Electronic – the difference between first order, second order and third order phase locked loops


What does PLL order represent?
What are the disadvantages in order 1 & 2 PLL comprared to order 3?
How to choose the pll type for an application like QPSK demodulator?

Best Answer

It seems to me the accepted answer (by Sparky256) views the PLL simply as a filter and completely ignores its actual purpose, which is being a control system, controlling the phase of a signal. The order of a control system signifies its number of internal states. In a system that has a single input, the states beyond the first state (order) are equivalent to derivatives of the controlled variable.

Specifically, in a PLL, the controlled variable is normally the phase of the signal. The PLL attempts to produce a phase lock. So, the first order is for the phase variable/state, the second state is a derivative of the first state - which is frequency, and so on.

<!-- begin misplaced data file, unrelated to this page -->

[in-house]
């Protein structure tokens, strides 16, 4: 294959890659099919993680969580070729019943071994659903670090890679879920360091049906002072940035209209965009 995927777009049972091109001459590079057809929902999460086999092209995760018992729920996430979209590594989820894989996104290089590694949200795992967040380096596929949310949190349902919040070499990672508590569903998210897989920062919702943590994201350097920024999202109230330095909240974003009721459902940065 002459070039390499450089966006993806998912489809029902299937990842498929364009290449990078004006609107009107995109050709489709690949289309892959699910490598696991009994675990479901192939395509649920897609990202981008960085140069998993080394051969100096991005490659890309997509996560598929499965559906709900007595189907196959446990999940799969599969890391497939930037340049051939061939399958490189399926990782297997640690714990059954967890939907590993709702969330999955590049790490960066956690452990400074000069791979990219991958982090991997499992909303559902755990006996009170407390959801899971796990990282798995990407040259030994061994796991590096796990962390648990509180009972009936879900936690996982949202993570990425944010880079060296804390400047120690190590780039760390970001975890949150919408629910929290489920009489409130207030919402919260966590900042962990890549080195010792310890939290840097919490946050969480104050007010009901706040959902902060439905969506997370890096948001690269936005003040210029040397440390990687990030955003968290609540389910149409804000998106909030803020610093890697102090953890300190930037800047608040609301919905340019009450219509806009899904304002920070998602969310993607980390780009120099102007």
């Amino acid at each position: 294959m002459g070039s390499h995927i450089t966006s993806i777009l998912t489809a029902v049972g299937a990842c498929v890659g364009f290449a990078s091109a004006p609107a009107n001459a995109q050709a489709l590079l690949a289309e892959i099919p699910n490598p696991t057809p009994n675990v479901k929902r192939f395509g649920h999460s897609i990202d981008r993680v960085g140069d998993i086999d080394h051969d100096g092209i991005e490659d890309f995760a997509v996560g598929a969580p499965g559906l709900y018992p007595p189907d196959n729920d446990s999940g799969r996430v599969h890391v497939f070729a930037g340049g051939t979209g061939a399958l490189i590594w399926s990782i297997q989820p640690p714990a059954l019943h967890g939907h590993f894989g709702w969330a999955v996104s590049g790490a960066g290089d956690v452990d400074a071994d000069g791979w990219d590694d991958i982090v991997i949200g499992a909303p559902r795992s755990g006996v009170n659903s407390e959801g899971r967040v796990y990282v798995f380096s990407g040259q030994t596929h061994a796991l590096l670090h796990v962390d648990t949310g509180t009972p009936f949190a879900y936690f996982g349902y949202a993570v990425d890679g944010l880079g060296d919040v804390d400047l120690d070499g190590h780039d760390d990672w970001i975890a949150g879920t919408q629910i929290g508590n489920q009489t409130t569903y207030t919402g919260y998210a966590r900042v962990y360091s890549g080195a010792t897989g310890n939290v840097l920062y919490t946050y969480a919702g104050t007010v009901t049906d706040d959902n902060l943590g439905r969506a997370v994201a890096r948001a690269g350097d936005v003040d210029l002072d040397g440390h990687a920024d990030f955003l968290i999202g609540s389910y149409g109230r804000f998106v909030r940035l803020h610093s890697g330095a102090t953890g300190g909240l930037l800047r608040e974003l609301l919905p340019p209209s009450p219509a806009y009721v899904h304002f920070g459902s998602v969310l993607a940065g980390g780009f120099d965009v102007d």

For a simple frequency synthesizer a first order PLL might suffice, but with a QPSK demodulator a first order PLL would probably be lacking as any carrier frequency offset between the modulator and the demodulator will always produce a constant phase lag, which can only be removed by a second order PLL. A phase lag means the I and Q channels cannot be fixed (they constantly "move"). Therefore, a QPSK demodulator should have a PLL with at least 2 states (i.e. 2nd order or higher).

Also, contrary to some notion prevalent in comments and answers here, a higher order doesn't make a system slower, nor does it make it faster. Response time is determined by all of the system parameters, mainly by the value of its coefficients (or the position of its poles and zeros, in filter design jargon).